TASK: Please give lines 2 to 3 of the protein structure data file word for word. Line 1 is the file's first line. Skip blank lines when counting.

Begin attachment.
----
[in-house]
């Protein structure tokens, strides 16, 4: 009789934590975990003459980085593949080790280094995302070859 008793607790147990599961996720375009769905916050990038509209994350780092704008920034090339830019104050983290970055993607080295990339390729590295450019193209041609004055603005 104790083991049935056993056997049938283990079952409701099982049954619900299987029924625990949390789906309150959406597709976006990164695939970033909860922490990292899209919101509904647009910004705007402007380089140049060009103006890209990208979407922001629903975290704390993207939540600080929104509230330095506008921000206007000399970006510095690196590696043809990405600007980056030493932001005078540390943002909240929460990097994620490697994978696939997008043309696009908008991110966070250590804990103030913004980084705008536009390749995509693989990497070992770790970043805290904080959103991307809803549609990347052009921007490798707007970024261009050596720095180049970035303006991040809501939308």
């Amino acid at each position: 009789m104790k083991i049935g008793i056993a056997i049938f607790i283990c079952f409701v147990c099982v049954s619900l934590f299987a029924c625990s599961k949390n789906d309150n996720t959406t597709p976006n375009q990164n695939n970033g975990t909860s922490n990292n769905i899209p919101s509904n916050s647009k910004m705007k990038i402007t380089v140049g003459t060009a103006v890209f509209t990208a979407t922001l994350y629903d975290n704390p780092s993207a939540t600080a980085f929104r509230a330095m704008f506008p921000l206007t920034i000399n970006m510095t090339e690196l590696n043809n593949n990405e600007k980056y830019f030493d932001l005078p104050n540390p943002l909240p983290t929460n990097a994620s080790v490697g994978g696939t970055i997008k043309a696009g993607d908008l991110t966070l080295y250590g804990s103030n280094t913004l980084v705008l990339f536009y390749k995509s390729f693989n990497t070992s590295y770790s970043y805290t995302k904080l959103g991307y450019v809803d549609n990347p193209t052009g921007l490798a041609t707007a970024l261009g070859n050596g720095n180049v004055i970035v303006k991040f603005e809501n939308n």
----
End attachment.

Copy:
């Protein structure tokens, strides 16, 4: 009789934590975990003459980085593949080790280094995302070859 008793607790147990599961996720375009769905916050990038509209994350780092704008920034090339830019104050983290970055993607080295990339390729590295450019193209041609004055603005 104790083991049935056993056997049938283990079952409701099982049954619900299987029924625990949390789906309150959406597709976006990164695939970033909860922490990292899209919101509904647009910004705007402007380089140049060009103006890209990208979407922001629903975290704390993207939540600080929104509230330095506008921000206007000399970006510095690196590696043809990405600007980056030493932001005078540390943002909240929460990097994620490697994978696939997008043309696009908008991110966070250590804990103030913004980084705008536009390749995509693989990497070992770790970043805290904080959103991307809803549609990347052009921007490798707007970024261009050596720095180049970035303006991040809501939308």
């Amino acid at each position: 009789m104790k083991i049935g008793i056993a056997i049938f607790i283990c079952f409701v147990c099982v049954s619900l934590f299987a029924c625990s599961k949390n789906d309150n996720t959406t597709p976006n375009q990164n695939n970033g975990t909860s922490n990292n769905i899209p919101s509904n916050s647009k910004m705007k990038i402007t380089v140049g003459t060009a103006v890209f509209t990208a979407t922001l994350y629903d975290n704390p780092s993207a939540t600080a980085f929104r509230a330095m704008f506008p921000l206007t920034i000399n970006m510095t090339e690196l590696n043809n593949n990405e600007k980056y830019f030493d932001l005078p104050n540390p943002l909240p983290t929460n990097a994620s080790v490697g994978g696939t970055i997008k043309a696009g993607d908008l991110t966070l080295y250590g804990s103030n280094t913004l980084v705008l990339f536009y390749k995509s390729f693989n990497t070992s590295y770790s970043y805290t995302k904080l959103g991307y450019v809803d549609n990347p193209t052009g921007l490798a041609t707007a970024l261009g070859n050596g720095n180049v004055i970035v303006k991040f603005e809501n939308n």